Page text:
COVID-19 outbreaks in Asia impacting shipping, chip supply chain
Brady Wang, Counterpoint Research Associate Director, joins Yahoo Finance Live to discuss disruption to global shipping and chip supply chain amid COVID-19 outbreaks in Asia.
ALEXIS CHRISTOFOUROS: A new wave of COVID-19 outbreaks in Asia is creating new bottlenecks in the global supply chain. It threatens to drive up prices. And it also weighs on post-pandemic recovery.
Here to talk about it right now is Brady Wang. He is an associate director at Counterpoint Research. Brady, thank you for being with us. Let's talk about the implications of this right now, these new cases we're seeing in Asia. I want to start with the global shortage of computer chips that we have. Does that only make things worse there?
BRADY WANG: Yeah. I saw the new wave of COVID-19 cluster infection in Taiwan set off an alarm in global semiconductor supply chains, including computer chips. I think Taiwan has managed to contain the virus for more than a year. This can lead to bottlenecks. But we never saw the interference.
KRISTIN MYERS: Well Brady, curious how long these disruptions could last. Do you see them decrease or get better? Or maybe they could get even worse in the future?
BRADY WANG: I think the supply and demand balance is getting better now. But the balance sheet is still very divided. As I said earlier, the cumulative cases since the COVID-19 outbreak in Taiwan in 2020 have only been around 1,000. But since the end of April, when the variant found its way through the national airline pilot, Taiwan has recorded more than 11,000 new cases within a few weeks. This, of course, is related to the other problems for chip supply.
ALEXIS CHRISTOFOUROS: Mm-hmm. Is that a big reason because vaccination rates are so low across Asia? And what does that mean not only for production, but also for consumer spending and the demand for these products directly in Asia?
BRADY WANG: Yeah, I think the vaccination rate in Taiwan remains low. Overall, I think about 3% of Taiwanese people have received the first dose so far. I mean [inaudible] the emergencies. We got the best from Japan and the USA. However, this is still far enough to maintain this vaccination coverage here.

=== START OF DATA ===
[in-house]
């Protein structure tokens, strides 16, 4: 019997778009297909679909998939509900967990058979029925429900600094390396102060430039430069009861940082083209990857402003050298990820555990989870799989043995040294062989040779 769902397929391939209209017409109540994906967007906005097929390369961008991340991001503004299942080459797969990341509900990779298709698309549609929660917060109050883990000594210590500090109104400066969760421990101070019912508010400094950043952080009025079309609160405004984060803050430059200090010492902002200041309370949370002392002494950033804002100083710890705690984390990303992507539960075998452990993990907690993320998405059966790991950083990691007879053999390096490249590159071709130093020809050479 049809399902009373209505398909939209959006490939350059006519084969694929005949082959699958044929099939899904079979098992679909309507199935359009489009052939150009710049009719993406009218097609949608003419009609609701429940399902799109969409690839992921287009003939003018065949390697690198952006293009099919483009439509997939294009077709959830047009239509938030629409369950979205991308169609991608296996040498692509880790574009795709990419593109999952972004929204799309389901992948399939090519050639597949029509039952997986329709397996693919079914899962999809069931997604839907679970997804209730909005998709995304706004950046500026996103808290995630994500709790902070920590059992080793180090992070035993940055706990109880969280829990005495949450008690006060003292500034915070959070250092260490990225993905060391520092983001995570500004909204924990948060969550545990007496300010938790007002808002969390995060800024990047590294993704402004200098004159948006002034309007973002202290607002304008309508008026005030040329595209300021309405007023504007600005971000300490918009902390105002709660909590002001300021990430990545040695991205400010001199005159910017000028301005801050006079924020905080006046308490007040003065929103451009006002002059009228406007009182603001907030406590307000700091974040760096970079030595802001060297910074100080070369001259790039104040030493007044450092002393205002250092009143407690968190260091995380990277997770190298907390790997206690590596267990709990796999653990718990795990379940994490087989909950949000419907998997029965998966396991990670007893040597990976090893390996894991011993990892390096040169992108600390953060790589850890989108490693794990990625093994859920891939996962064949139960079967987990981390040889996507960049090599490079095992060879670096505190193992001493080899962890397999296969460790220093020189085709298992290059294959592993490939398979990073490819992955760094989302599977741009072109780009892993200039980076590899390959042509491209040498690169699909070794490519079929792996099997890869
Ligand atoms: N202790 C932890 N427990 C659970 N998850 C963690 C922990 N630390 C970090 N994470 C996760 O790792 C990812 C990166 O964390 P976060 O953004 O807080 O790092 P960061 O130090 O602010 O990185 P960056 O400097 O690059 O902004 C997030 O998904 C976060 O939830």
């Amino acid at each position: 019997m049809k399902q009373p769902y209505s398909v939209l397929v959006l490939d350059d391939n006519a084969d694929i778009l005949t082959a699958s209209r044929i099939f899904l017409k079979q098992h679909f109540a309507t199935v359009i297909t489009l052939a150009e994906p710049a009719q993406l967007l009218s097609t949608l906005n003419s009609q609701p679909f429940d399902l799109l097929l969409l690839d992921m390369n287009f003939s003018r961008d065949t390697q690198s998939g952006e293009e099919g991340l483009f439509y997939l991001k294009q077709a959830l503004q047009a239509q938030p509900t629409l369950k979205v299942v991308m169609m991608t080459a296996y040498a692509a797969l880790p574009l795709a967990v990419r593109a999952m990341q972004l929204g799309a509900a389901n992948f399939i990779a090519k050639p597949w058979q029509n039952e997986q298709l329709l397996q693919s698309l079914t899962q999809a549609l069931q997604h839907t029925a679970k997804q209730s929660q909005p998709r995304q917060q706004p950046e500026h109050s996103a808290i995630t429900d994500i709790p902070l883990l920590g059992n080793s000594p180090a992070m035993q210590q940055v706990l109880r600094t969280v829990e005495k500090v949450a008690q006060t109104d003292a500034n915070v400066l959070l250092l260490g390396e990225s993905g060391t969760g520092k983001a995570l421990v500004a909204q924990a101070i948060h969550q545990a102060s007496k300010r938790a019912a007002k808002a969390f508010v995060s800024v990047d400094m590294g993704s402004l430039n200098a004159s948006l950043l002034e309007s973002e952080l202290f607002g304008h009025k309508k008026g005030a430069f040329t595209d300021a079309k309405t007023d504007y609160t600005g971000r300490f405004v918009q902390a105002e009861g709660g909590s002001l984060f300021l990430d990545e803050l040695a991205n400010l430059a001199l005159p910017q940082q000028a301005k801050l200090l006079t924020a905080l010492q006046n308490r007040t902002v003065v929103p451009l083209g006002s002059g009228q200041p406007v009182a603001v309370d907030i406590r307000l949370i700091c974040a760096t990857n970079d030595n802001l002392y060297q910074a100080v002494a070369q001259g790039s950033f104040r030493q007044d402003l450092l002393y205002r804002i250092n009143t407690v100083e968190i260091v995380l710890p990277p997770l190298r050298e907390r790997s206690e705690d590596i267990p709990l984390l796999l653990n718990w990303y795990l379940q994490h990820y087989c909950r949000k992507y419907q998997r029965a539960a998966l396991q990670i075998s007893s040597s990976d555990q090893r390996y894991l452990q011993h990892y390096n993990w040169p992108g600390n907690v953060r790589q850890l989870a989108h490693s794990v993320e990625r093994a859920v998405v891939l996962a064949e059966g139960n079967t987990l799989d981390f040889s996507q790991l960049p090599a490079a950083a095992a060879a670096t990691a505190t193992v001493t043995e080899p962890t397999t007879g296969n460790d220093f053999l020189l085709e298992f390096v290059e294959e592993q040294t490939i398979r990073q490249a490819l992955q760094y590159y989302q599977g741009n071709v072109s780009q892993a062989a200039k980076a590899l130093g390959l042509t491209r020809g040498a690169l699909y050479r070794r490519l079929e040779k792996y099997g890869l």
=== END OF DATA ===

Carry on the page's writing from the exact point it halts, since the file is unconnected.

KRISTIN MYERS: So it takes a notoriously long time to repair supply chains or to support them in any way. I am curious whether we just grit our teeth and endure what we are currently seeing. Or is there something that can be done to prop up some of these supply chains?
BRADY WANG: Yeah. So we can do it ... I mean, we have to make sure the supply is reliable now, right? And now we believe that right now in Taiwan there is - I mean, the supply chains are on the up, like the foundries, like [INAUDIBLE] is still fine. However, we need to make sure that supply is good enough due to the increased demand from the recovery of the economy, right?
ALEXIS CHRISTOFOUROS: Are there certain products that are better off in the supply chain that it is easier to get certain products than, for example, computer chips that were so difficult to find early on? in the pandemic?
BRADY WANG: At the start of the pandemic, I think 2020, with this pandemic outbreak, we see the computer chip becoming scarce due to the demand for home work and the demand for migration from 4G to 5G. Then we start to see the chip shortage. And the scarcity also spread to the others like the car chips. But now it looks like the balance between supply and demand is improving.
KRISTIN MYERS: Curious to know where the prices are going. We've talked a lot about how we see consumer goods prices, but also inflation, which we've seen across a wide range of industries. Where do you see the pricing on some of these breakouts? And do you think some of these price movements, at least upwards, are temporary?
BRADY WANG: Of course the prices are rising continuously. But now it's not a pricing issue. It is a problem if you can get the component chip. And all lead times, for example for the car or for the computer chips, have extended to half a year or even more than half a year in the last few quarters, haven't they? Now, of course, the price of a component is increasing. But the problem is that if you can get this component.
ALEXIS CHRISTOFOUROS: All right Brady Wang from Counterpoint Research, thank you for joining us today.
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